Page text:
Wow, so while I was browsing through some shows this season just this week, I decided to give Hinamatsuri a try. The plot, which involved a telekinetic little girl in a weird space capsule suddenly dropping into the apartment of a high-level Yakuza officer and being adopted by him, is so ridiculous that I had to give it a try. I watched all six episodes released so far over the course of the week.
The intro with the smooth and slick kung fu choreography and animation, as well as the infamously over-the-top “WATASHI NO SMARTHPHONE GAAAAAAH” basically cemented this as something special in the comedy department, and it helps that the entirety of the first episode is a riot from start to finish.
Hina is a wonderful kuudere, with even her most excited outbursts being met with a slightly more determined or dreamy expression. An interesting side to her character is that the concepts of monetary value, good manners and fairness are foreign to her because of her former function as a human weapon. However, while she may be kind of an airhead, she does eventually recognize when her actions were wrong, and tries to make up for it in her own way.
Nitta is an adult character who is clearly not yet ready for having a child, but as with Japan’s quest to get their population to start breeding, he eventually warms up to having Hina as a surrogate daughter. He may be a high-class criminal, with a penchant for women, parties and buying luxurious vases, but he does take the responsibility of raising a child seriously.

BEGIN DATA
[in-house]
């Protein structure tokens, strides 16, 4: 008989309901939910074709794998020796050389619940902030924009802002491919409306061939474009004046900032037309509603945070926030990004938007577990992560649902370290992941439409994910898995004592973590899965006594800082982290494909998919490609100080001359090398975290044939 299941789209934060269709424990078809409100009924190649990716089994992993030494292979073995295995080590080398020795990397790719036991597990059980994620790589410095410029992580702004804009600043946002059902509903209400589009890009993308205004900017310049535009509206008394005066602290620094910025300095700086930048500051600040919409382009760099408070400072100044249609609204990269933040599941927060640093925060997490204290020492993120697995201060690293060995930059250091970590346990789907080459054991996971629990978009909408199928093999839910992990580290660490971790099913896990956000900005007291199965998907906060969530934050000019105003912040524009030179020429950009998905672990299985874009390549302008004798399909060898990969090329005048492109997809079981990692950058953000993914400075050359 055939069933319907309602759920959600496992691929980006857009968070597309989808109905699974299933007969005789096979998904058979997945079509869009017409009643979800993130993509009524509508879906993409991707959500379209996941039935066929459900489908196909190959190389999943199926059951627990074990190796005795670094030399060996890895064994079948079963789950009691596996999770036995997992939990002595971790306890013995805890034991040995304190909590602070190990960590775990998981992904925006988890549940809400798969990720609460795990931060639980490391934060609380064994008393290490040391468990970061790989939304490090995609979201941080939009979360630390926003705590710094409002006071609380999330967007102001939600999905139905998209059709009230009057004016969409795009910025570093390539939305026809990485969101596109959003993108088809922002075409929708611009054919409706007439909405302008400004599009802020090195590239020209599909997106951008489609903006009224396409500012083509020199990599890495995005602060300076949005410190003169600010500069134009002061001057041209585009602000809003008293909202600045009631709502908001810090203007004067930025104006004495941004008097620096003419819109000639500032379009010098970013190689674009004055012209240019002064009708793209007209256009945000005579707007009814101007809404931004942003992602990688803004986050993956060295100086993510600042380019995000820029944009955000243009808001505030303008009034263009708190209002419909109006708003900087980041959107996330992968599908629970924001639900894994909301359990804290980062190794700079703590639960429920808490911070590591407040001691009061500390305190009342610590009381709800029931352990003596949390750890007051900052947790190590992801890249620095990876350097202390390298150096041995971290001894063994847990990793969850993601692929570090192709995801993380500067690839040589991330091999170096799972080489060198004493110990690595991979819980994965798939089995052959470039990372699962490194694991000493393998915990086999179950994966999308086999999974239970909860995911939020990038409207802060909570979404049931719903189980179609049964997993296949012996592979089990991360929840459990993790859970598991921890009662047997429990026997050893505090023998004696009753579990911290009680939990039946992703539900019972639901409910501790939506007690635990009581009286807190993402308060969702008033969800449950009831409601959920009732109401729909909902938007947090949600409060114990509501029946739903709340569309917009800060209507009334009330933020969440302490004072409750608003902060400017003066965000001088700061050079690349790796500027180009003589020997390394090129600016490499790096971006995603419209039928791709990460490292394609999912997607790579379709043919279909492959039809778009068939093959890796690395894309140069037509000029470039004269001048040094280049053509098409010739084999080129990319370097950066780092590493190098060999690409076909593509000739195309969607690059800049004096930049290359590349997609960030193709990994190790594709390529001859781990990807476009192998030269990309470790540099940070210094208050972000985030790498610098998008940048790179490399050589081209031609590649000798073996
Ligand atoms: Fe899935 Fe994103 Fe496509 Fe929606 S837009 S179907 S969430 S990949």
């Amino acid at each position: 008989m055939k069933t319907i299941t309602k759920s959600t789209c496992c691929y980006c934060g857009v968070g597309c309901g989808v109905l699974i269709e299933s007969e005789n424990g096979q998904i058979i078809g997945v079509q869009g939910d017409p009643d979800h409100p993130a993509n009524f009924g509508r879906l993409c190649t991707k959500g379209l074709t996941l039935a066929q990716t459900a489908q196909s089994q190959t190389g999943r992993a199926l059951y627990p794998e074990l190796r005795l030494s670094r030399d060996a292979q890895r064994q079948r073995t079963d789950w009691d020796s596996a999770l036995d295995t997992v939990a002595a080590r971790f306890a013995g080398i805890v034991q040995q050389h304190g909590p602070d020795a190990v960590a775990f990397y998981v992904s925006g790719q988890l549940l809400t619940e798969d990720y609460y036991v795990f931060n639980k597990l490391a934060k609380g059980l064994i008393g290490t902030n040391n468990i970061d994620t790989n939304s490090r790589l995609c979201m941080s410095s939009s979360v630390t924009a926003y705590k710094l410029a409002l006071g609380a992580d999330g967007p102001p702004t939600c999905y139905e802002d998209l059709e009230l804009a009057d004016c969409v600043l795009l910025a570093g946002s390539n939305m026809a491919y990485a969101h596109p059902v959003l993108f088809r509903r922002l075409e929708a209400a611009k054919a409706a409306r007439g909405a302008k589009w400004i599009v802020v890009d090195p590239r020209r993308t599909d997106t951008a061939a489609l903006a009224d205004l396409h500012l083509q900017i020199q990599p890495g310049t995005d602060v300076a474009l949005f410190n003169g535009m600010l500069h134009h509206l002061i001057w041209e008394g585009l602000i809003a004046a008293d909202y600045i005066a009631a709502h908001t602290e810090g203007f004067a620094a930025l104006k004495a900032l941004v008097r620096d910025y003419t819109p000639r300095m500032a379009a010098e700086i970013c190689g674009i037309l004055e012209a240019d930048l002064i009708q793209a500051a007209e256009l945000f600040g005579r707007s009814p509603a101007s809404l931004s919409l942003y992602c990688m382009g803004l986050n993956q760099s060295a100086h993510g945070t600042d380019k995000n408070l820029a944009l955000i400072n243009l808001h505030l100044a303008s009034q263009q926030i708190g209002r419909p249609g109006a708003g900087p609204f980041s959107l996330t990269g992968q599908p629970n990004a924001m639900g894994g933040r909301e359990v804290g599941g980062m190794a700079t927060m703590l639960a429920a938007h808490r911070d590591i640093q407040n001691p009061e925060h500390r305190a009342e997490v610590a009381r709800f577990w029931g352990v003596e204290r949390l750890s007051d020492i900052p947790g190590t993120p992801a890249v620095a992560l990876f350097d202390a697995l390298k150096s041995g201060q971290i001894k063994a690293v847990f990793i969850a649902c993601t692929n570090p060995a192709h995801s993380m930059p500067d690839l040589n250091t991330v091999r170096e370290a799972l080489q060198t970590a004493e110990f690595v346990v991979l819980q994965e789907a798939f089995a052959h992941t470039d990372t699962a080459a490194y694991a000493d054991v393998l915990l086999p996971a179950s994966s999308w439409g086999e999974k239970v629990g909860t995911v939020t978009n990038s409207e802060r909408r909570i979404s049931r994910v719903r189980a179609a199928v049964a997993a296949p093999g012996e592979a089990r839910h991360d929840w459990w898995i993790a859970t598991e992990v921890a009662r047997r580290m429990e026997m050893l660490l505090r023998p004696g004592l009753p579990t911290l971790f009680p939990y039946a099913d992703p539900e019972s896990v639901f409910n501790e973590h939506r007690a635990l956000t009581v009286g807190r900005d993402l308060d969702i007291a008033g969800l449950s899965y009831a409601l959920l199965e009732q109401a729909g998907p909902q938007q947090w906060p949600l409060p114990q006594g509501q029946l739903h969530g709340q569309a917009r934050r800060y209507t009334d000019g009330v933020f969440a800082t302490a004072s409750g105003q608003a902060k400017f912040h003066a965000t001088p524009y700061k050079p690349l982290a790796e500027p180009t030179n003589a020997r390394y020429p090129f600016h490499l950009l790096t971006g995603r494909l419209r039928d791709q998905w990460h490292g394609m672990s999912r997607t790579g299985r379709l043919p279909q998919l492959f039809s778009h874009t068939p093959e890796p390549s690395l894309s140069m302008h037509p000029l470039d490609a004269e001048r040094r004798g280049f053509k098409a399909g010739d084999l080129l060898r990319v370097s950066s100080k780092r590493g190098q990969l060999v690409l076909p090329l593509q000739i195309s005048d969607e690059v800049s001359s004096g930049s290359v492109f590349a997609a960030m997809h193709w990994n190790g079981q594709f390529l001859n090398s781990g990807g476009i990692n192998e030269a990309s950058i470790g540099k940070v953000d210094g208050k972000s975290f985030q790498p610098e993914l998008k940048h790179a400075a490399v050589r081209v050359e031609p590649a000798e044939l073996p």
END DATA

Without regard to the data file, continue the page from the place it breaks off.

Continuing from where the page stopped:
The other side stories are also all hilarious. Everything that happens to the characters from the bar is a great source of humor.
However, the breakout character arc of the show, in my opinion, is the one that belongs to my article’s featured image, Anzu!
Anzu is another telekinetic from wherever it is they come from, who is sent to check on Hina and eliminate her, but Hina and Nitta instead befriend her after she loses a game of rock-paper-scissors. However, since the other side is apparently full of bad engineers, her transport capsule is ruined by a little bit of water, and now she’s stuck, and is too proud to ask Hina for help since she already refused the offer to live with them. Anzu is forced to steal food from resturants, bars and convenience stores, before she is eventually rescued by a homeless person by the name of Yassan.
Anzu quickly became my favorite character because of her obvious parallels to Hina’s character and situation. Where Hina is an emotionless soft-spoken slacker who was born into a lavish lifestyle, Anzu is a very talkative and street-smart girl who ends up learning the value of hard work after being taken in by kind, homeless people. Her entire arc up to this point makes up the brunt of the emotional and heartwarming side to this otherwise comedic series. She doesn’t know a lot about this new world, but unlike Hina who learned everything through TV, Anzu has the benefit of learning about the world from regular hard-working people, which honestly makes her a lot more likeable and relatable.
I won’t spoil too much about her story here, but let me just say, it is pretty rare for a comedy series to make me tear up from how funny AND heartwarming it is.
Right now, I HIGHLY recommend this show if you haven’t picked it up yet. It might be my favorite show of the season so far, and has a lot of potential to follow in Gintama’s footsteps.